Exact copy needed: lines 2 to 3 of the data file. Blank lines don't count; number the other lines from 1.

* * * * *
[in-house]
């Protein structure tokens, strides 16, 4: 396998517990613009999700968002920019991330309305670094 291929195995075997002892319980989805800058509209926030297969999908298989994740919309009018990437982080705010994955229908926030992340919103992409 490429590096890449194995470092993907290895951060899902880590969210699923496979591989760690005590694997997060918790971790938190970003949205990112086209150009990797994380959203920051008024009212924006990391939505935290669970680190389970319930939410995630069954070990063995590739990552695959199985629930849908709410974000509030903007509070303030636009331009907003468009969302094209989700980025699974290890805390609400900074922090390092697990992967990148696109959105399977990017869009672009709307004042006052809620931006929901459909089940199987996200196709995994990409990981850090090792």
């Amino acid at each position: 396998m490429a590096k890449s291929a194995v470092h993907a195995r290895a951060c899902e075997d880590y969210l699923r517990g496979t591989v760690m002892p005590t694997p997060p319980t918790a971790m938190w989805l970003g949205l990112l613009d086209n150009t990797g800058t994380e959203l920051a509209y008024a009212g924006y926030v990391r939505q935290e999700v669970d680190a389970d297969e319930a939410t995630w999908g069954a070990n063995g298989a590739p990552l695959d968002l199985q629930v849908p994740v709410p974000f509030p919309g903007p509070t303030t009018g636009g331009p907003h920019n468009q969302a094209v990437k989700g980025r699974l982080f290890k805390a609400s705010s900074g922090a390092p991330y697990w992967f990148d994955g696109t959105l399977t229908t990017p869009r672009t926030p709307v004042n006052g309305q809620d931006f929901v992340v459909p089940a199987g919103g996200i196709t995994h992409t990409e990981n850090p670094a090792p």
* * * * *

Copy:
């Protein structure tokens, strides 16, 4: 396998517990613009999700968002920019991330309305670094 291929195995075997002892319980989805800058509209926030297969999908298989994740919309009018990437982080705010994955229908926030992340919103992409 490429590096890449194995470092993907290895951060899902880590969210699923496979591989760690005590694997997060918790971790938190970003949205990112086209150009990797994380959203920051008024009212924006990391939505935290669970680190389970319930939410995630069954070990063995590739990552695959199985629930849908709410974000509030903007509070303030636009331009907003468009969302094209989700980025699974290890805390609400900074922090390092697990992967990148696109959105399977990017869009672009709307004042006052809620931006929901459909089940199987996200196709995994990409990981850090090792």
């Amino acid at each position: 396998m490429a590096k890449s291929a194995v470092h993907a195995r290895a951060c899902e075997d880590y969210l699923r517990g496979t591989v760690m002892p005590t694997p997060p319980t918790a971790m938190w989805l970003g949205l990112l613009d086209n150009t990797g800058t994380e959203l920051a509209y008024a009212g924006y926030v990391r939505q935290e999700v669970d680190a389970d297969e319930a939410t995630w999908g069954a070990n063995g298989a590739p990552l695959d968002l199985q629930v849908p994740v709410p974000f509030p919309g903007p509070t303030t009018g636009g331009p907003h920019n468009q969302a094209v990437k989700g980025r699974l982080f290890k805390a609400s705010s900074g922090a390092p991330y697990w992967f990148d994955g696109t959105l399977t229908t990017p869009r672009t926030p709307v004042n006052g309305q809620d931006f929901v992340v459909p089940a199987g919103g996200i196709t995994h992409t990409e990981n850090p670094a090792p």